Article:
22 January 2015

The Three Sisters at The Cockpit Theatre was slow at times but always engaging

I do like my Chekhov but even I though that going to see The Three Sisters for the third time in eight months might be pushing it a bit. It wasn't.

My evenings was very busy at that time and there were a few plays that I wanted to see but had to miss due to lack of time and having to give priority to other shows. The Three Sisters was pretty high up my priority list and so I decided to see it on a day that I was working in London. Not only did that make the logistics easier but it also gave me a nice walk from Kings Cross to Marylebone, pausing for a coffee and a cereal bar in Marylebone Station.

There was a good, and a young, crowd there but they were not interested in the front row so I was easily able to grab my favourite spot. Once again I had forgotten just how low the seats are there and scared myself slightly as I fell down into my place.

This was a new translation of The Three Sisters, by Agnieszka Kennedy who also played Masha, and kept to the original story, unlike some previous versions that I had seen that had moved Moscow to London or had cut large parts out. This may have been my third Three Sisters n under a year but they had all been different adaptations.

The set was simple and effective. The front of the stage was a sitting room with a dining room at the back slightly raised. Some furniture moved around to make different spaces but this was more or less it.

On to that set poured a large and talented cast. One of the strengths of this version was the way that it made the most of all of the characters, even the lesser ones like the old housemaid who struggled with her many chores without a word of kindness from the family.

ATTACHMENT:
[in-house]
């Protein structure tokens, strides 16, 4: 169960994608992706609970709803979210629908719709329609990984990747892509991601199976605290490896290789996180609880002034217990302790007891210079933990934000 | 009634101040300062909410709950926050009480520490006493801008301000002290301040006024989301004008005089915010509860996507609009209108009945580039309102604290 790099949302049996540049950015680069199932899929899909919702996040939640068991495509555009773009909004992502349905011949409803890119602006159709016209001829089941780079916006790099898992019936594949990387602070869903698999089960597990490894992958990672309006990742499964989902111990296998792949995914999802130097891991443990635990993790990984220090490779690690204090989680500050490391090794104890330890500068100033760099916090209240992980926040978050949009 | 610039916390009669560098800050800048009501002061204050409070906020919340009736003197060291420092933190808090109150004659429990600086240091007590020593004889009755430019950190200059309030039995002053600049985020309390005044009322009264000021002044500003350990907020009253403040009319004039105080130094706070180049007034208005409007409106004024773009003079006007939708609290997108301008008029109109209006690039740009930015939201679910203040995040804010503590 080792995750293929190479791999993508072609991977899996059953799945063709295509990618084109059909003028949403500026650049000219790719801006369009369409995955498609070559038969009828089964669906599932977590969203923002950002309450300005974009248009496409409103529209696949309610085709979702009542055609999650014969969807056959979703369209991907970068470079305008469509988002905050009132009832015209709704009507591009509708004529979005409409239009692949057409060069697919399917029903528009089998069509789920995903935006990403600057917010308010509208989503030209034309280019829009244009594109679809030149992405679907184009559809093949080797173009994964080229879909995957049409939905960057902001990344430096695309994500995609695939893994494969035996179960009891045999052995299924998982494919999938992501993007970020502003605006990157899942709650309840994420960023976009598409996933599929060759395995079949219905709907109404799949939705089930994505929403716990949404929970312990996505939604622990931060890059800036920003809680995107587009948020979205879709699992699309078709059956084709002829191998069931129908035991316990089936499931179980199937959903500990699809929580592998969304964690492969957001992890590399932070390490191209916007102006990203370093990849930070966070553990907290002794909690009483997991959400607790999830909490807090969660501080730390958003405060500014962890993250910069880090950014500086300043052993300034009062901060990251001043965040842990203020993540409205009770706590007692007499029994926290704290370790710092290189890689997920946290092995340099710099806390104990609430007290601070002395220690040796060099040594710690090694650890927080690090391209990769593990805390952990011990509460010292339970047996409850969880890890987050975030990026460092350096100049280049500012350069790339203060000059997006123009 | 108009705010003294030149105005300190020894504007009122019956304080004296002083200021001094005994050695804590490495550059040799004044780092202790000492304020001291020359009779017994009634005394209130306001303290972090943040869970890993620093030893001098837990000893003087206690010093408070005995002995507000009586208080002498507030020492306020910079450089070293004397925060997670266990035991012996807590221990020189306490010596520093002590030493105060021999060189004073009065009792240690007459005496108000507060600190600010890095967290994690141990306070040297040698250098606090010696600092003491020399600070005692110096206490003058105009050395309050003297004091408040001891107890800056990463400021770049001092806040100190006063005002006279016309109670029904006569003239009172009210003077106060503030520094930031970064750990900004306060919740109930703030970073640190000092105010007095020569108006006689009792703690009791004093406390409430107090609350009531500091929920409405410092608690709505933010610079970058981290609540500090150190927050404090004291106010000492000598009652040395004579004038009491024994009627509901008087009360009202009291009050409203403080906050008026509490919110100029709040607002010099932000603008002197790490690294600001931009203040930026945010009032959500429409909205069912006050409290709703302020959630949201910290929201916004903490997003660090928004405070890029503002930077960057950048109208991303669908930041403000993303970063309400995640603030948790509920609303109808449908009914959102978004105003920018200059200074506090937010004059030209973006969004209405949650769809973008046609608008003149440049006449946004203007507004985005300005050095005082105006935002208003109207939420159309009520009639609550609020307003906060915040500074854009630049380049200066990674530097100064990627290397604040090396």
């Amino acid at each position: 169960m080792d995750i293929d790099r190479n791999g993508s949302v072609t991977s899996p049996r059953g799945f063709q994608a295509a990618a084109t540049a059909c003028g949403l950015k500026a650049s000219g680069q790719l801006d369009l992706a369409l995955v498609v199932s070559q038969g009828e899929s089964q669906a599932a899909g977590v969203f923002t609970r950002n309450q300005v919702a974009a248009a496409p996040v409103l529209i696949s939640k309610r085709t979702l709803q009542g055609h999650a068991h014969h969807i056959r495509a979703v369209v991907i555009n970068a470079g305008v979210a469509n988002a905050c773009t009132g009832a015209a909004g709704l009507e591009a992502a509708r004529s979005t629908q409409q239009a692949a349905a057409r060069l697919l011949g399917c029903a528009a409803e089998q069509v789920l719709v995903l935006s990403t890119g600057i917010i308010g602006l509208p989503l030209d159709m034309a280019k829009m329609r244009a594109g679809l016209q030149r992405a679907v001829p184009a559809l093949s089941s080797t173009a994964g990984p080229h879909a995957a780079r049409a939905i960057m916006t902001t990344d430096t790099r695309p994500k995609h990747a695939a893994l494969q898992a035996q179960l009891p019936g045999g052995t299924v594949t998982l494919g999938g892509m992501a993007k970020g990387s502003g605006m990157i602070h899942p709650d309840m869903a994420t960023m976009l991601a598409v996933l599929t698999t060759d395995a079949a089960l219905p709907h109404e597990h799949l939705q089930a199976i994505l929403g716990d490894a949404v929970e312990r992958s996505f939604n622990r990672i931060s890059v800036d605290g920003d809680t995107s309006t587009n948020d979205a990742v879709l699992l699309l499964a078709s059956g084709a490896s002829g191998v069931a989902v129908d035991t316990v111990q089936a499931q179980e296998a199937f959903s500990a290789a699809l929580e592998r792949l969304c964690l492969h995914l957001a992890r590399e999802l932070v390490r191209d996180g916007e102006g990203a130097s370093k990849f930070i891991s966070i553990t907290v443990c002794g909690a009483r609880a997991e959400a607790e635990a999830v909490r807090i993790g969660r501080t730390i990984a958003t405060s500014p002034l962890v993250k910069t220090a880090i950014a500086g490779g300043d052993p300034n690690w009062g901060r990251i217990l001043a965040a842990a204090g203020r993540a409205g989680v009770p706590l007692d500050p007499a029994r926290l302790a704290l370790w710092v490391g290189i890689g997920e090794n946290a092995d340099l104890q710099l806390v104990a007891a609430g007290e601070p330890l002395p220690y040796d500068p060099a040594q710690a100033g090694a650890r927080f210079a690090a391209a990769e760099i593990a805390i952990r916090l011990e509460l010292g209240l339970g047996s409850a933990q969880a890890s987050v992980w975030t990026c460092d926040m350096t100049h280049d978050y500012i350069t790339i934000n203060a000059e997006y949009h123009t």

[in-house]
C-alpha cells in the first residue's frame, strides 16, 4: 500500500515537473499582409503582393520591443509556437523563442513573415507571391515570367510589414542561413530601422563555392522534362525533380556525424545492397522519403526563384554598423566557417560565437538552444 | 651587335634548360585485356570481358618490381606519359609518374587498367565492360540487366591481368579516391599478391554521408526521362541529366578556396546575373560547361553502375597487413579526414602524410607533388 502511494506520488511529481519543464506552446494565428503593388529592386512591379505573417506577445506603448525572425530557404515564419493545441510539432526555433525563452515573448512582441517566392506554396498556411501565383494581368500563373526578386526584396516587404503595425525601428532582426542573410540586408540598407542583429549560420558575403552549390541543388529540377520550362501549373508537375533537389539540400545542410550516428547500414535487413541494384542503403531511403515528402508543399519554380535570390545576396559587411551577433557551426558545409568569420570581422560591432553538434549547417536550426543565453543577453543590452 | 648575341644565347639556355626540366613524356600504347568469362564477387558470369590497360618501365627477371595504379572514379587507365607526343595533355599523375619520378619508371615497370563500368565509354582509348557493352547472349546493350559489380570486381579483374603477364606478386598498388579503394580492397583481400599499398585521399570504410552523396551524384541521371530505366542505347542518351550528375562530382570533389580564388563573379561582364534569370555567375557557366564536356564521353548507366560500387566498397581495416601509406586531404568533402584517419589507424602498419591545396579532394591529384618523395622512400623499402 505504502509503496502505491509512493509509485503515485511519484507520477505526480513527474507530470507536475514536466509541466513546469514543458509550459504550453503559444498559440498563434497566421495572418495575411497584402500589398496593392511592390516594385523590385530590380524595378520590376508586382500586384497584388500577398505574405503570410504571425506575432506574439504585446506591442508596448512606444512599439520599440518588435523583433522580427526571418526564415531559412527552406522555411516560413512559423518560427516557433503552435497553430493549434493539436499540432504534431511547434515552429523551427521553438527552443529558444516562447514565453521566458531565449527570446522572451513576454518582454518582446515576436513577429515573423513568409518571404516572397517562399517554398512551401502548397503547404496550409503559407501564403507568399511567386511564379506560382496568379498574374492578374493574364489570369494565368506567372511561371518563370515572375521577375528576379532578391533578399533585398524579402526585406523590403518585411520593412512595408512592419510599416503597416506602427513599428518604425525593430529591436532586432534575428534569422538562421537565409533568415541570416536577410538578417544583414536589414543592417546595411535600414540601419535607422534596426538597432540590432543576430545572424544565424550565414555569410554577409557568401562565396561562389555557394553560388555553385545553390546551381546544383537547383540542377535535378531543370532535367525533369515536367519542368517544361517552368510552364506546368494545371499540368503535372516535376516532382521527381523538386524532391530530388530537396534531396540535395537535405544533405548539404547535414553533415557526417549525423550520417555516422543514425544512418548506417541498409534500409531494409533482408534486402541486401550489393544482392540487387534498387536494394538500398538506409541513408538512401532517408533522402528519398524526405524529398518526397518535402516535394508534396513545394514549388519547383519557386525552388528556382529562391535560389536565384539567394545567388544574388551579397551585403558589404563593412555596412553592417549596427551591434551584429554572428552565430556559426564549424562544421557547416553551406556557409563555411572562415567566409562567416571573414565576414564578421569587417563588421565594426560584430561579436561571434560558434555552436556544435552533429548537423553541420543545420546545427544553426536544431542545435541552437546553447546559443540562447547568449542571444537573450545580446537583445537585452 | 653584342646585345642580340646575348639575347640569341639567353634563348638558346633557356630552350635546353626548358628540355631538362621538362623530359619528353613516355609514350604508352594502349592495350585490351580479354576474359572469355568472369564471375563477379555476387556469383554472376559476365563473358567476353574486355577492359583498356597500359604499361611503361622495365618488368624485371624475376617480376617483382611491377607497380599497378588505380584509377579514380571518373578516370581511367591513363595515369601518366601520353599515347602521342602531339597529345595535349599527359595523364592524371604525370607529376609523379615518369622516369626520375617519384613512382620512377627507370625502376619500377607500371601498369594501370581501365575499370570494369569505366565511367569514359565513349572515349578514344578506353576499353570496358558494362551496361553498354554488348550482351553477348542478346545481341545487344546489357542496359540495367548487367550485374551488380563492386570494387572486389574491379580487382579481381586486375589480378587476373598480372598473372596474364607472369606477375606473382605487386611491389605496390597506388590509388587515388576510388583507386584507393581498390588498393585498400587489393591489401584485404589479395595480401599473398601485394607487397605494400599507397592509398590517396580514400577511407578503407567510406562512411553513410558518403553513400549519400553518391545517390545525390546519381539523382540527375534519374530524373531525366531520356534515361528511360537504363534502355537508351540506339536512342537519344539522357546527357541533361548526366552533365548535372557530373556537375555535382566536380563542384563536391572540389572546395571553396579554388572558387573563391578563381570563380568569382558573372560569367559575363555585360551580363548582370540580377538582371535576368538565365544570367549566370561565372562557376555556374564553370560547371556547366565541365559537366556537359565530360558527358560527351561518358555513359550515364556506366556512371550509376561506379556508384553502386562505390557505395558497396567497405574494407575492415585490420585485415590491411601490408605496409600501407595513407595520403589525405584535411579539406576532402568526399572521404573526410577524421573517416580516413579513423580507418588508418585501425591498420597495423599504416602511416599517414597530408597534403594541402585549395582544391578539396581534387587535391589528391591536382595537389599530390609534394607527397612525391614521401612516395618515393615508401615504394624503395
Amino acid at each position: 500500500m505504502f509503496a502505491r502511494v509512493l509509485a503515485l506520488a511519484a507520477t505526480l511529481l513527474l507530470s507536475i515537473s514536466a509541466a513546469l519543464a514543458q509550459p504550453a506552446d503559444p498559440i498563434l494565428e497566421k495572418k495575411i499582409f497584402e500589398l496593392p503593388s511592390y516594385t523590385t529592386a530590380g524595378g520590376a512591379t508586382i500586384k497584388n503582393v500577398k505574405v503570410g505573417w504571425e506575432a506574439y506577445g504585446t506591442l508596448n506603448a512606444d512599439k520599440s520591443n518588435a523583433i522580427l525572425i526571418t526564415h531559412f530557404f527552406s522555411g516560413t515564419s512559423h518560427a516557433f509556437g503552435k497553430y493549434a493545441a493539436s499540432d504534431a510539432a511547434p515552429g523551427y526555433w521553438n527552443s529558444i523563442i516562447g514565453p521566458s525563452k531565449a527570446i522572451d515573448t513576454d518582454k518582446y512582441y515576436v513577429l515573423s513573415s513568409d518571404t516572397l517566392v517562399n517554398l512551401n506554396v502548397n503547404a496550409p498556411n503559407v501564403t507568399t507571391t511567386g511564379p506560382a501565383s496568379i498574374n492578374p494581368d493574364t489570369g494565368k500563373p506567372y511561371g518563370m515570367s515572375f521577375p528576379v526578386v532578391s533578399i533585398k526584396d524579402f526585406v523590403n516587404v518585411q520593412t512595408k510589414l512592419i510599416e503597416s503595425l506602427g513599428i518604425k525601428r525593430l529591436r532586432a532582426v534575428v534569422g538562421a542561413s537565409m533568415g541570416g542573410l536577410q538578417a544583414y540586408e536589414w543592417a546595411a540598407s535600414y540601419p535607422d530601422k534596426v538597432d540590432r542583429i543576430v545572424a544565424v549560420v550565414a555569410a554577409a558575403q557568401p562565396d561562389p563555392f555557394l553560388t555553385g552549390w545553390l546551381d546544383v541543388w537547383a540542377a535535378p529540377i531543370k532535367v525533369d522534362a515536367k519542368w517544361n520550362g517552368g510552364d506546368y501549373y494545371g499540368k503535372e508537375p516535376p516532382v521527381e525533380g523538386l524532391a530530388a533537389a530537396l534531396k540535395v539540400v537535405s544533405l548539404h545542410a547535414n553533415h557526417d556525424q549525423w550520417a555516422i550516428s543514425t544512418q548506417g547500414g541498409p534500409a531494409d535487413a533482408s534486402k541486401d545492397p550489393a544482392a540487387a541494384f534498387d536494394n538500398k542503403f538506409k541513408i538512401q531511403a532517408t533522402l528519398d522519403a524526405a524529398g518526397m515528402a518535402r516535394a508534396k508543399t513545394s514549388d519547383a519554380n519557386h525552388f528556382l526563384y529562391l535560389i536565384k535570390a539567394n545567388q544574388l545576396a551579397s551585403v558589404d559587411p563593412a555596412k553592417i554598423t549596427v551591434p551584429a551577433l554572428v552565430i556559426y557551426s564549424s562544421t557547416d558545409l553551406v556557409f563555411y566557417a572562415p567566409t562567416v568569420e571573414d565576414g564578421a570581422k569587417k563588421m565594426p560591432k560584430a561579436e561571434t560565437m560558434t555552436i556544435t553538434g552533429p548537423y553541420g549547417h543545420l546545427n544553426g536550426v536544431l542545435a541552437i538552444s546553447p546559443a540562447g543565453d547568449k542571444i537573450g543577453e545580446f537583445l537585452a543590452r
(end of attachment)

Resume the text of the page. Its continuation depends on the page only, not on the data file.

I tweeted at the time that to get Three Sisters right you have to get Masha right and @TCThreeSisters at @cockpittheatre did with @AgnieCKennedy sweet in the role, which I still think is fair. Life just happened to the other two sisters but Masha made things happen. It is a moot point as to whose tactics were the most effective in a story where (almost) everybody lost.

Other characters that I particularly liked were their brother Andrey who slipped sullenly into a downtrodden life, his wife Natasha who grew from a timid girl to a dominant woman, and Fyodor who loved his wife Masha desperately despite her actions. The only character I struggled to engage with was Masha's lover Aleksandr who started hesitantly and formally when he first met the family but failed to develop from there despite his relationship with Masha. The lack of passion in that relationship could have been a problem if it were not for all the other good things going on.

My only other minor gripe is that this was a very long play, we finished around 11pm, and while it was always engaging and never boring it did drag a little in the final third leading up to the dramatic endings. I probably felt this more that some there as I knew all too well what those endings were and so I had that sense of expectation that took a while to be fulfilled.

This version of The Three Sisters did what I wanted it to do. Not only was it entertaining but it showed me aspects of the play, particularly regarding the lesser characters, that I had not noticed before. It further stoked my interest in The Three Sisters and made me more likely to see another version when I next get the chance.

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